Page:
Water quality in hotels is more than a matter of taste or clarity—it's a significant health concern that can't be overlooked. Recently, an eye-opening experience by the Hydrosense team at a major water event in Amsterdam shed light on the stark reality of Legionella risks in hotel accommodations.
Hydrosense PRO, an ultra-rapid Legionella test, revealed a positive result for Legionella pneumophila serogroups 1-15 from a water sample taken in the team's hotel room. When reported, the hotel's immediate action was to move the team member to a different room and test the shower, which tested negative. However, a subsequent murky water sample from the tap in the new room tested positive for the same serogroups. Alarmingly, this suggested a potential widespread issue.
The hotel's duty manager's response was uncertain at best, revealing a concerning lack of a Legionella risk management plan and routine water flushing practices. This incident underscores the urgent need for the hotel industry to implement rigorous water quality and Legionella testing standards.
But this isn't an isolated concern. Another hotel room in Edinburgh was also tested using our Hydrosense PRO test kit and that too was found to be positive for Legionella pneumophila serogroups 1-15.
Add to this, a recent LinkedIn survey highlights the public's wariness about the hotel industry's handling of Legionella risks. With 28% of respondents worrying greatly and only 38% assuming that water is routinely tested, it's evident there's a trust deficit that hotels need to address.
The Implications of Inadequate Water Safety Measures
The consequences of neglecting water safety are grave. Legionella bacteria, when inhaled through mist or vapor, can cause Legionnaires' disease—a severe form of pneumonia that can be fatal if not treated promptly. The disease's nonspecific symptoms often lead to misdiagnosis, making prevention through water safety all the more critical.
How Can Hotels Improve?
Develop a Comprehensive Legionella Risk Management Plan: Hotels must establish clear procedures for regular testing, risk assessment, and remediation strategies to manage and mitigate the risk of Legionella.
Educate Staff: Every hotel should have a dedicated “Responsible Person” who is trained and responsible for Legionella control. This person will be in charge of the Legionella Risk Management Plan and ensure it is carried out as intended. In addition, all hotel staff should be trained on the signs of potential Legionella contamination and have basic knowledge in order to meet the requirements of any hotel guests who wish to gain a better understanding of the water safety measures taken in the hotel to keep them safe.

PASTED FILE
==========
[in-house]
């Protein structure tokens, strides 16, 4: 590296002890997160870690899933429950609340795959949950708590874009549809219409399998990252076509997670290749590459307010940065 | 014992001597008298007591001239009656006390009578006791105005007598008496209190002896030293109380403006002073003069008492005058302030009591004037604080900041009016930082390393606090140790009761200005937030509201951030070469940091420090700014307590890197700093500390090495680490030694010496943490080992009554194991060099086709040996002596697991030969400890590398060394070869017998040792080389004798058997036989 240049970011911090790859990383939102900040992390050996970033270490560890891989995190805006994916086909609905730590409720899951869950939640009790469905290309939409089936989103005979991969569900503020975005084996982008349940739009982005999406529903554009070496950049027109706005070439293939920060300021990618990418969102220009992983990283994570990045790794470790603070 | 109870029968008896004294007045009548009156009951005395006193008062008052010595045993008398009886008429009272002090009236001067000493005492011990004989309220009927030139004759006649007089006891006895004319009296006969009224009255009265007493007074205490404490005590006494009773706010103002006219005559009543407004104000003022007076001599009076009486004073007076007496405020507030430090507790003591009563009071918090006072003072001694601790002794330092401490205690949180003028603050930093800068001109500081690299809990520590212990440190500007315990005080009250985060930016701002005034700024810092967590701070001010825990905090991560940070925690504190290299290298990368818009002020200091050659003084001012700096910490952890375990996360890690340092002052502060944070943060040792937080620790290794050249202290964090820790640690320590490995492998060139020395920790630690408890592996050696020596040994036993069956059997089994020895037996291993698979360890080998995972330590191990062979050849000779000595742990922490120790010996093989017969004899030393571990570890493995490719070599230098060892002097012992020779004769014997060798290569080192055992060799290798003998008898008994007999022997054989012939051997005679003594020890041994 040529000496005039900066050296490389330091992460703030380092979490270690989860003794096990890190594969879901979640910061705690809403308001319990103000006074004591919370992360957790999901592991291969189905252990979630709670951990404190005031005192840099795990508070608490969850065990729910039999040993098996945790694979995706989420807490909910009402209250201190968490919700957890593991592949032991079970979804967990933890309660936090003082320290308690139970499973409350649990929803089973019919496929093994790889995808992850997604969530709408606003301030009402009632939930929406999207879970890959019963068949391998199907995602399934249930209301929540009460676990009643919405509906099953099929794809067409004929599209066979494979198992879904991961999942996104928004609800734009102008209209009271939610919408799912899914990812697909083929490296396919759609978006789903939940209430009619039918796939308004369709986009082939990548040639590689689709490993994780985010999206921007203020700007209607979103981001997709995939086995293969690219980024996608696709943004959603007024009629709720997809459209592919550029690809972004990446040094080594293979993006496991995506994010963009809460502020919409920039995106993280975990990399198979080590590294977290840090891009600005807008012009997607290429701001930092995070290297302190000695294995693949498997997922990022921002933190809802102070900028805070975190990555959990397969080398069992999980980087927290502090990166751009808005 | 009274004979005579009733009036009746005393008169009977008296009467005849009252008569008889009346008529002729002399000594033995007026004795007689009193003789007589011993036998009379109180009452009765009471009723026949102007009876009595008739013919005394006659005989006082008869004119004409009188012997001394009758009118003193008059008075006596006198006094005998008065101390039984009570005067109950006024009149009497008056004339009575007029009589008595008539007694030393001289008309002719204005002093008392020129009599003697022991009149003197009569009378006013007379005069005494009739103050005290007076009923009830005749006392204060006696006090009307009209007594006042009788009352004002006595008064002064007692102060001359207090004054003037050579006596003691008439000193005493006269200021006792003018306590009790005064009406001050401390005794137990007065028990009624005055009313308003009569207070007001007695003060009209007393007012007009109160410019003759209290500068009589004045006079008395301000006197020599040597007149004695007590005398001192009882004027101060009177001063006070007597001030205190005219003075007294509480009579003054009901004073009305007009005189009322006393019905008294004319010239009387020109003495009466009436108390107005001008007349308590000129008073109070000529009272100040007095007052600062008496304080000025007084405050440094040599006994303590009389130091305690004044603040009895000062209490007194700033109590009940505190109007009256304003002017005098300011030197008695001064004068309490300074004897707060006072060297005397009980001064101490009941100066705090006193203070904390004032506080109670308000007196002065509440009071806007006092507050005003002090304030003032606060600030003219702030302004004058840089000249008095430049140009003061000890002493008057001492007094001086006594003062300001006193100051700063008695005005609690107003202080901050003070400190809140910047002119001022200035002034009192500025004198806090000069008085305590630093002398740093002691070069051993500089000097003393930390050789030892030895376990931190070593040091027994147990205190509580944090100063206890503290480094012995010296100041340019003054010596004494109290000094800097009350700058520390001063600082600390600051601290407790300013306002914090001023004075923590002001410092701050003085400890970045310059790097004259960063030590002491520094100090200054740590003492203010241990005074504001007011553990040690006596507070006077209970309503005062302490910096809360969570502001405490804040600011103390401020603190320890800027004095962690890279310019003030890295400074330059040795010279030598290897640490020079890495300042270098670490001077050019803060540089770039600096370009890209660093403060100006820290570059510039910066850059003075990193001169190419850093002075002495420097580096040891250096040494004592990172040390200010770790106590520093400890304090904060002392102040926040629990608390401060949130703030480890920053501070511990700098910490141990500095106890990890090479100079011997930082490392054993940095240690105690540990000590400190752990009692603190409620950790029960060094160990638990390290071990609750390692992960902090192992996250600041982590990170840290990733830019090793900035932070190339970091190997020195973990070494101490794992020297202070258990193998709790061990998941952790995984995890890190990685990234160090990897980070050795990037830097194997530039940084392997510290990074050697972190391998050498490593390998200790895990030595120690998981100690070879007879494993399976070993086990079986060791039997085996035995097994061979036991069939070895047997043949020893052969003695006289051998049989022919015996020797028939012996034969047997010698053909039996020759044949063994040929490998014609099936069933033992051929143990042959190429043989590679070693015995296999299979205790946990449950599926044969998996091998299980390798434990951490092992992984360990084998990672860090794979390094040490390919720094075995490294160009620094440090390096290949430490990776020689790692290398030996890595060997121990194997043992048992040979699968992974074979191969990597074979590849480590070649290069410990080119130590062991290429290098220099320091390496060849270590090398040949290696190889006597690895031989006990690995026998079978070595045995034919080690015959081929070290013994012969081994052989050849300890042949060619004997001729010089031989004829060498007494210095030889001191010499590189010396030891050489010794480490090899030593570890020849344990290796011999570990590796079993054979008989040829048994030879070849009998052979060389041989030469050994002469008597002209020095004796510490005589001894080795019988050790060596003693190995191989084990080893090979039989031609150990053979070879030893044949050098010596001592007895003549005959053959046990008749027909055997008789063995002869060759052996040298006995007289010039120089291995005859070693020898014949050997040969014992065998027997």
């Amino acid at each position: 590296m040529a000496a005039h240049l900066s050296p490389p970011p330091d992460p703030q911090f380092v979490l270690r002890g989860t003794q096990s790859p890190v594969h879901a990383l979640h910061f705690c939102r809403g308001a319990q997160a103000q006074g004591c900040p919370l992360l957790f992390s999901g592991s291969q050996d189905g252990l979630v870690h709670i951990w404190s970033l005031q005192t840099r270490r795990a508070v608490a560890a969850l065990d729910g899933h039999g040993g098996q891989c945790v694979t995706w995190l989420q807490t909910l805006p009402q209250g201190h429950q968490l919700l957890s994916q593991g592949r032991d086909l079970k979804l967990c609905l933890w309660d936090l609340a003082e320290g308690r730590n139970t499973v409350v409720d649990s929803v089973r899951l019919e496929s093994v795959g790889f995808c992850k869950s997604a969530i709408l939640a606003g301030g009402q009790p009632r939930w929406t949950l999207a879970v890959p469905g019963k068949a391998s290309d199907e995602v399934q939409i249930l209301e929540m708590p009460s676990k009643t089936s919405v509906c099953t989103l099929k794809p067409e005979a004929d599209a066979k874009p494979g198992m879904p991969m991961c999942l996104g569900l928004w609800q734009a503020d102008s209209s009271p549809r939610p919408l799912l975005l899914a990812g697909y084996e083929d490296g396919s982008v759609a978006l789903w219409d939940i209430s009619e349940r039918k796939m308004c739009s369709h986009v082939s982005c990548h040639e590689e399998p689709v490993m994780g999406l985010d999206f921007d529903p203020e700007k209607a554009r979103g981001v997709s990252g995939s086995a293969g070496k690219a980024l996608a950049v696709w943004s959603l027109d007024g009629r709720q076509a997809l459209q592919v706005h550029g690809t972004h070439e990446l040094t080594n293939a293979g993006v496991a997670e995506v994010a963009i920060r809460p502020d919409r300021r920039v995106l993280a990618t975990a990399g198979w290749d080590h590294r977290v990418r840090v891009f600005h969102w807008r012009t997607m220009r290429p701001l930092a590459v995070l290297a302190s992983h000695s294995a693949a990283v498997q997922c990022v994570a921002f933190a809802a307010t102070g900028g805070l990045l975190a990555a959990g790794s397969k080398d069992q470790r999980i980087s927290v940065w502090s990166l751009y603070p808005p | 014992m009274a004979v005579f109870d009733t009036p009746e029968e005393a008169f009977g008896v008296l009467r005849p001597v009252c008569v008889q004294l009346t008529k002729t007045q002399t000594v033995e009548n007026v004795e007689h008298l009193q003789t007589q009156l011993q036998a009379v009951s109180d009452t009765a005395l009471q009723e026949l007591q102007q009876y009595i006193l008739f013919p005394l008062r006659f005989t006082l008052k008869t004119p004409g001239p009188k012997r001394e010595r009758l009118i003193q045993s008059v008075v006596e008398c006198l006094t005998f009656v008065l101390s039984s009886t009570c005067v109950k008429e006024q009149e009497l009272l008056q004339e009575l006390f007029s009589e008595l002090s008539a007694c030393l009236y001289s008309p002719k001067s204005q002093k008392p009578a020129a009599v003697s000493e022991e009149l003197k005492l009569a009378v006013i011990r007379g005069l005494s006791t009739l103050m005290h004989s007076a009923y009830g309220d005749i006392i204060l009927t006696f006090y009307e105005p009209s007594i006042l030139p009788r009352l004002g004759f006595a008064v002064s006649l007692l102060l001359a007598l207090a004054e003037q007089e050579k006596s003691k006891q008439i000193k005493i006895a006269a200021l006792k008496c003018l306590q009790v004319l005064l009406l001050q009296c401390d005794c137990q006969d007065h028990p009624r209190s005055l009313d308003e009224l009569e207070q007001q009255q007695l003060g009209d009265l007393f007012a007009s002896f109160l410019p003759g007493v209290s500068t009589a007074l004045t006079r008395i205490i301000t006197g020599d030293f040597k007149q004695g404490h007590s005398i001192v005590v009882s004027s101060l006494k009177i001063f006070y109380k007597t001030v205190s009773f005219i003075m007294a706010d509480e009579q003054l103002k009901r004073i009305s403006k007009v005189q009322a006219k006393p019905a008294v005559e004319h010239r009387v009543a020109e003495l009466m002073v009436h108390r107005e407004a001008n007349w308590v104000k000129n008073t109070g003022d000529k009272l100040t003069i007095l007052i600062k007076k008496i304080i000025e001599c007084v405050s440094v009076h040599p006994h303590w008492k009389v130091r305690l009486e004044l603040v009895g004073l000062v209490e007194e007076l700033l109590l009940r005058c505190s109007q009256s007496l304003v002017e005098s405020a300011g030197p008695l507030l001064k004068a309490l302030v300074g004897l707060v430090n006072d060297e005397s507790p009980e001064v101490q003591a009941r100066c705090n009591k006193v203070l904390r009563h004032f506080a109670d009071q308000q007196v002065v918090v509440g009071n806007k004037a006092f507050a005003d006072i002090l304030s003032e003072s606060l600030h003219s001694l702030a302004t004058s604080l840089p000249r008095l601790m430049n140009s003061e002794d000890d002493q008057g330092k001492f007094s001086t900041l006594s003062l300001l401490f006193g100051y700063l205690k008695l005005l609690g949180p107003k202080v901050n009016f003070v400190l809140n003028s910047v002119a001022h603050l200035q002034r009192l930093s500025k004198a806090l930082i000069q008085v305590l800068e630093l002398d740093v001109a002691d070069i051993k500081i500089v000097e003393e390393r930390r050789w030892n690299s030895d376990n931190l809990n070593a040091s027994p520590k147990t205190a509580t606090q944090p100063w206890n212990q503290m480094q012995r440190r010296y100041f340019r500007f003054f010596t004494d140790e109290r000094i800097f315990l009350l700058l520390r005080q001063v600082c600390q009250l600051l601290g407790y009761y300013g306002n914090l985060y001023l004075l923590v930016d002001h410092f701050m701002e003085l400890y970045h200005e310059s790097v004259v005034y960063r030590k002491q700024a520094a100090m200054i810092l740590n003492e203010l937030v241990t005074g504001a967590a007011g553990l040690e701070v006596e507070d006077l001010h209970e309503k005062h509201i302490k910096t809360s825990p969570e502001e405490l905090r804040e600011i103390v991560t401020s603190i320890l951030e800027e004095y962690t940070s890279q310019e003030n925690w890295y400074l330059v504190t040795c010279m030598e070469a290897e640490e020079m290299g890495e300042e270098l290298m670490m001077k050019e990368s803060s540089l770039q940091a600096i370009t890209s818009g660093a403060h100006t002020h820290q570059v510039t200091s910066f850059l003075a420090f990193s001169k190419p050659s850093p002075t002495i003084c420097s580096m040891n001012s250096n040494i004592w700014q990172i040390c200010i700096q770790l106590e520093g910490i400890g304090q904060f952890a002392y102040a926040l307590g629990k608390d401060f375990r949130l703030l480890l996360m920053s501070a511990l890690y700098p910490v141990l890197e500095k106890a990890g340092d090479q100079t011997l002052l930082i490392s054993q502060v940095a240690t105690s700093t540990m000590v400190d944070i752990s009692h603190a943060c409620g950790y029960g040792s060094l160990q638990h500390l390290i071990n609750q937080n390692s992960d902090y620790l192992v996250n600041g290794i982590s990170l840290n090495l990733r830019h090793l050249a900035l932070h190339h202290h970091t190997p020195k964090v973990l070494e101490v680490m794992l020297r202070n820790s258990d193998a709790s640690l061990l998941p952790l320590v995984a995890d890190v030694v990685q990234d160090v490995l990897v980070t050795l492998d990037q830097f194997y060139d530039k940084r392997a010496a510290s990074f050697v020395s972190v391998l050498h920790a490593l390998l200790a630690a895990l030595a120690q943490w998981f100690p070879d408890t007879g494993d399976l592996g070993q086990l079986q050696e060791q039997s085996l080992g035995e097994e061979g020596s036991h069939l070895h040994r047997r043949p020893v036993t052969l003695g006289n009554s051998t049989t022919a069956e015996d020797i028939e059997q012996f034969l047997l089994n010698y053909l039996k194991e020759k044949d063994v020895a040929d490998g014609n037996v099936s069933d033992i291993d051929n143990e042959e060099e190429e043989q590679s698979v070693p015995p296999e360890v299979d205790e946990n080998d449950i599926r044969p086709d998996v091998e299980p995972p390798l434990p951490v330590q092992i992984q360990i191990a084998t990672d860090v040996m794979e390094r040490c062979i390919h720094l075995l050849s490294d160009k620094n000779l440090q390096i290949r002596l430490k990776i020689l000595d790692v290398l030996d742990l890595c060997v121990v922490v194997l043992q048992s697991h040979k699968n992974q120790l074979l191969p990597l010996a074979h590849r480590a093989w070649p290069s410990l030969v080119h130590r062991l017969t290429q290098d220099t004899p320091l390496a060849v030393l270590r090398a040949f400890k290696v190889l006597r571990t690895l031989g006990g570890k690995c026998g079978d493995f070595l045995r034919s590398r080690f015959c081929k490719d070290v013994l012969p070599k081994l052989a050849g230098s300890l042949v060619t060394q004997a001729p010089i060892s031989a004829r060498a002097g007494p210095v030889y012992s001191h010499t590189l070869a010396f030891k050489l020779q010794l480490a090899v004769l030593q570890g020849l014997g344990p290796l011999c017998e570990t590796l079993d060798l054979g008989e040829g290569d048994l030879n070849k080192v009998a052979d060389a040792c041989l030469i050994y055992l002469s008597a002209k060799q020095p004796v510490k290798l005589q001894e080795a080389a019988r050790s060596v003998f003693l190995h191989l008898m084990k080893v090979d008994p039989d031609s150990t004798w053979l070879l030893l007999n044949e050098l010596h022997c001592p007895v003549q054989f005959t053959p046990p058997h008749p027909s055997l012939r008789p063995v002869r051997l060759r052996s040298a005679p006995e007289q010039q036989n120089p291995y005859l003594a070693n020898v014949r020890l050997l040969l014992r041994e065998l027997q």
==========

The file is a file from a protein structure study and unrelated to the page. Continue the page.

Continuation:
Check Water Temperature: Hot water should be stored at a minimum of 60°C and circulate above 50°C, whilst cold water should remain below 20°C to prevent growth of Legionella. Regular temperature checks should be carried out throughout the hotel and any out of specification results should be acted upon.
Implement Regular Water System Flushing: Stagnant water is a breeding ground for Legionella. Regular flushing of the water system, especially in low-occupancy periods, can help prevent bacterial growth. All taps and showers in unoccupied rooms should be flushed at least once per week to prevent stagnation from occurring.
Regular Cleaning, Descaling and Disinfection: Showerheads, hoses and taps should be cleaned regularly and kept free from scale. Filters should also be cleaned and disinfected often and storage tanks inspected every 1-3 months.
Invest in Rapid Testing Technology: Utilising rapid testing solutions like Hydrosense PRO can enable immediate detection and swift action, minimising the risk to guests and staff. This could be useful in instances where controls have gone out of specification (e.g. water temperature), where an interruption in the supply of water has occurred (e.g. from remedial work within the hotel), or where there are signs of biofilm (slimy deposits) or contamination (e.g. murky water) is suspected.
Additional Checks: The above measures provide a basic level of safety which all hotels should be carrying out. In hotels which contain further sources of risk associated with Legionella bacteria such as hot tubs, swimming pools and decorative fountains then additional checks on these should also be carried out .
A Duty to Protect
The hospitality industry has a duty to protect its patrons from health hazards, including those posed by Legionella. The experience of the Hydrosense team serves as a wake-up call for the industry at large. It's not just about adhering to regulations; it's about exceeding them to ensure guest safety and trust.
In conclusion, it's clear that the hotel industry must take decisive action to improve water quality and safety. By adopting stringent testing standards and transparent practices, hotels can not only safeguard the health of their guests but also restore confidence in their commitment to guest welfare.